Most people have been at the festival for over a week, running around from meeting to meeting and networking, and basically trying to make the most of being at the center of the global film industry. At this point, everyone’s looking a bit worse for wear, after a bunch of sleepless nights and hectic days.

So I was doubly lucky last night to get a little break from the hectic pace of the festival when I accompanied Lebanese actress Razane Jammal to the premiere of Kanye West’s directorial debut, Cruel Summer.

I can’t say I know much about Kanye West besides the fact that he snatched Taylor Swift’s microphone at the Grammys a few years back. But recently I’ve been coming across a bunch of articles that all claim he’s a misunderstood creative genius. So I headed to the premiere with an open mind.

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I wasn’t sure what to expect, or even how to dress. Given there was no way I was competing with Razane’s Basil Soda dress, I just went for jeans, a shirt and blazer. Proudly dressed by Zara. Once we got to the Palm Beach parking lot, where a massive white pyramid had been built to house the 7 screens the experimental short would play on, I let Razane do her thing on the red carpet where she spoke to interviewer after interviewer.

She has one of the main roles in the film, which is a proud moment for Lebanon, but also a proud moment for the Arab world, given that the film is entirely shot in Doha, with the help of the Doha Film Institute who served as creative and cultural advisors on the project along with Emirati director Mohammed Saeed Harib.

The hand-painted invites which I was holding onto were numbered, mine said 34 out of 250. I hadn’t really given much thought to what I was in for until I got to the parking lot, and as I hung around on handbag duty beside the red carpet, I started noticing the stars getting there. Jay Z, Kanye West, Kim Kardashian and Kid Cudi, the star of the short movie. It was pretty surreal for a moment, when I stood there, a few Mojitos coursing through my system, just taking in exactly where I was. Once everyone was around, we were ushered into the structure. Bleachers had been set up facing the seven screens, and I sat down next to an awesome Qatari producer, who I’m pretty sure offered me a job writing the Arabic version of Heroes.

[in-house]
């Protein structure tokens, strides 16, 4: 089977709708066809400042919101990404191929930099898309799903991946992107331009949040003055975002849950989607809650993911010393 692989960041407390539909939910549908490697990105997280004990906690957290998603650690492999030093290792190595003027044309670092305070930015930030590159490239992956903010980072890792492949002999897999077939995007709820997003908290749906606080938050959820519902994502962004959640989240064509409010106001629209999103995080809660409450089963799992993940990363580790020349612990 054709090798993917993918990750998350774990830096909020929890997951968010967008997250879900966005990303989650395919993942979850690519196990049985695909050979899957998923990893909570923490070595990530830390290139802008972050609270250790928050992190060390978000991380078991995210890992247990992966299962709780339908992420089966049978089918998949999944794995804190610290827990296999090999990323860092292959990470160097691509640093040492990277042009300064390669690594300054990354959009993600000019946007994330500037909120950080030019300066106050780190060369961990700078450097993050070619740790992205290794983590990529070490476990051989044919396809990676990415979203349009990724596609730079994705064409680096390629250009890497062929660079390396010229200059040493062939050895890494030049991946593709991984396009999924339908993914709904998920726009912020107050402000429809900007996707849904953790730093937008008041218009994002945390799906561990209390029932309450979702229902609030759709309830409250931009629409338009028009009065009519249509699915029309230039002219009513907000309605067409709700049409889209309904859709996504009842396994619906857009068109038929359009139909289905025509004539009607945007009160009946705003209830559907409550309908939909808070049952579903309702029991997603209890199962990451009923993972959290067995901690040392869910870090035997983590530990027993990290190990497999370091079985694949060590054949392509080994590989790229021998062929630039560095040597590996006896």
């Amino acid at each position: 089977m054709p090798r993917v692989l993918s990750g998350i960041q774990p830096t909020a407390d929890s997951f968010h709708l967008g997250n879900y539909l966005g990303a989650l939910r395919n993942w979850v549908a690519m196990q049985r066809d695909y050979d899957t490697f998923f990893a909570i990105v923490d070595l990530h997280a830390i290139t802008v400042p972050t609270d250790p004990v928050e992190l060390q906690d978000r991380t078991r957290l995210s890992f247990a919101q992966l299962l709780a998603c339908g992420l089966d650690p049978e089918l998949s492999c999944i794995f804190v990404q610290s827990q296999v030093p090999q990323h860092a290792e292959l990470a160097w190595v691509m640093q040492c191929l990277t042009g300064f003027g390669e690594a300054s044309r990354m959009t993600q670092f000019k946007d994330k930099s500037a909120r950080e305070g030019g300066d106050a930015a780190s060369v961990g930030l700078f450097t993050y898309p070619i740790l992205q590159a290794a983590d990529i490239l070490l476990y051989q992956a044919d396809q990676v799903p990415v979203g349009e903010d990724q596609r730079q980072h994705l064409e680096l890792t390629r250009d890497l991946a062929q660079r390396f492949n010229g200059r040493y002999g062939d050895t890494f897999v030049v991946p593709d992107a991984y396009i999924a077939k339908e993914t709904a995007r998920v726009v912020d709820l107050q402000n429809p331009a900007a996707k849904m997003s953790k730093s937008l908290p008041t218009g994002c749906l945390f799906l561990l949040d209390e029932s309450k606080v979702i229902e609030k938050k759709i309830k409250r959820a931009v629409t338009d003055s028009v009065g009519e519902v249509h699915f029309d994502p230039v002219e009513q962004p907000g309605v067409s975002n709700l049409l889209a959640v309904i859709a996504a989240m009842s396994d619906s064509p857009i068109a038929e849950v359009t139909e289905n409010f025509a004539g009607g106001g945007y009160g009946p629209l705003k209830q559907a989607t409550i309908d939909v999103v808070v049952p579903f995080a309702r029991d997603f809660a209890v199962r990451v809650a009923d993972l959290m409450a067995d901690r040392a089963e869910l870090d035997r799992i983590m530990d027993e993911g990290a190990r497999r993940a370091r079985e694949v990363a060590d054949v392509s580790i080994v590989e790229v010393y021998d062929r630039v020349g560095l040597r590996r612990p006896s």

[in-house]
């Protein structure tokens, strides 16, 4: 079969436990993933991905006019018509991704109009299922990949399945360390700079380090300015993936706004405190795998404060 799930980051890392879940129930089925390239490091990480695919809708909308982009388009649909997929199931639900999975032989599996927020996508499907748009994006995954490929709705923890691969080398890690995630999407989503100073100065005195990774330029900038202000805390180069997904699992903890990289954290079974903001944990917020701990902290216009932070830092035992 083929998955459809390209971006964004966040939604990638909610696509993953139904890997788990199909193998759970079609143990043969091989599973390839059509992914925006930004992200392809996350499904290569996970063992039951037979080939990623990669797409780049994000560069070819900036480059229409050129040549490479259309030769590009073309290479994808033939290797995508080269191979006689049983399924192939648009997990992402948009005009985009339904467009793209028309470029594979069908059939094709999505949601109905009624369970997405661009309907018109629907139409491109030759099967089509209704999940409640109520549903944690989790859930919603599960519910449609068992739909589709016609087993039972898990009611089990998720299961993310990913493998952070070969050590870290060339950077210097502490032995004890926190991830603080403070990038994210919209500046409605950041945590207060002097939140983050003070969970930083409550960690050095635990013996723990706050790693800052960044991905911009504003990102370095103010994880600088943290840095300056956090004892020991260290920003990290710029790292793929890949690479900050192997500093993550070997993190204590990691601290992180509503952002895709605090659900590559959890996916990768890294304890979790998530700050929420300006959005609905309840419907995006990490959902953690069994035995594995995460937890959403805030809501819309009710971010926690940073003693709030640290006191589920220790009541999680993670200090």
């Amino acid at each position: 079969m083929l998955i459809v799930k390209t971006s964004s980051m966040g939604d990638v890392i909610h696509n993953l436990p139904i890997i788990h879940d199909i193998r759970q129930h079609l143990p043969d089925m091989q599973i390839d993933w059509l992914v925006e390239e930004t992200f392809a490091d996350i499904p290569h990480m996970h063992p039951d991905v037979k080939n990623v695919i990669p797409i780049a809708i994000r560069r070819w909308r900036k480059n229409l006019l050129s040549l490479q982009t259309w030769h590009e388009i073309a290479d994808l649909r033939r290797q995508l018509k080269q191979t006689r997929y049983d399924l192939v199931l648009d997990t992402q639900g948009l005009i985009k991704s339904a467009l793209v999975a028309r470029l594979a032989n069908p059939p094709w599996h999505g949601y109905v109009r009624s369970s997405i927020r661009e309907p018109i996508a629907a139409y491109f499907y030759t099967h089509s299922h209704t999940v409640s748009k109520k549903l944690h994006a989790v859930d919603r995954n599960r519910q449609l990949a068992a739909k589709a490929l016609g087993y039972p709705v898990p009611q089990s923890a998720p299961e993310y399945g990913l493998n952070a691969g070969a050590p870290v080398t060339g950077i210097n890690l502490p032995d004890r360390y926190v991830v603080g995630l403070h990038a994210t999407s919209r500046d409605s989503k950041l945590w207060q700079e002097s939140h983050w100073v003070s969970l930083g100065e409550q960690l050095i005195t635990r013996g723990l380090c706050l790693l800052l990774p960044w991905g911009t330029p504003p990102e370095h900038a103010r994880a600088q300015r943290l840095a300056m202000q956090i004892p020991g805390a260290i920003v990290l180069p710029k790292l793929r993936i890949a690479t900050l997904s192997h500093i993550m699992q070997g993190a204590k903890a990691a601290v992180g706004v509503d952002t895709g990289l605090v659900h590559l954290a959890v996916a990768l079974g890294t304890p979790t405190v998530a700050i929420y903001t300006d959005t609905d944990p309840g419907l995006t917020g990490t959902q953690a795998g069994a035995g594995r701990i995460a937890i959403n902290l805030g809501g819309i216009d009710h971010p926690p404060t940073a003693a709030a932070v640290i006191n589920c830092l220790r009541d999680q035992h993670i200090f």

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Then the movie started, and it was absolutely immersive. In the opening car theft sequence, featuring a cameo by West himself, the shots of Lamborghinis speeding through Doha look like scenes from Akira. Hyper stylized and slick, they pull off the impressive feat of making the streets of a Gulf capital look sexy. Kid Cudi is the thief-in-chief who falls for a blind Arabian princess. The dream-like story unfolds on seven screens that alternatively switch on and off, occasionally showing different angles of one shot and at other times act like an IMAX experience. You find yourself looking around at the different screens, which include one on the ceiling and one on the floor, so you don’t miss anything.

West explained in a speech at the end of the 30-minute short that the intent was to reproduce the way we live our lives today, constantly hopping from one screen to the next, trying to absorb the world around us and turn it into a coherent whole. The film has a very slick, music-video feel to it, but I don’t think there’s anything wrong with that, because that also says something about where our cultural consumption is today. The underlying narrative of the piece is strong enough for it to be more than just an exercise in style.

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The Gulf has never looked so cool, and what could have been a very cheesy depiction of sand dunes and falcons mid-flight, actually proved visually-compelling and interesting. In a sense it reminded me of M.I.A.’s Bad Girls video, a kind of parallel and hyper-stylized Arab world. Even if Kid Cudi plays the main character, Arabs have pivotal roles in the film. The blind princess played by a young Qatari actress, and Lebanon’s very own Razane Jammal who gets prime screen time as an Arabian queen in the dreamlike flashback sequences.

Seeing how blown away everyone, including myself, was as we came out of the screening, I was convinced that Kanye West was truly something of a creative mastermind. I was also immensely proud that as Lebanese and Arabs we can be the central element of something so compelling, a partnership between Arab creatives and some of the world’s most powerful producers of mass culture.

By Nasri Atallah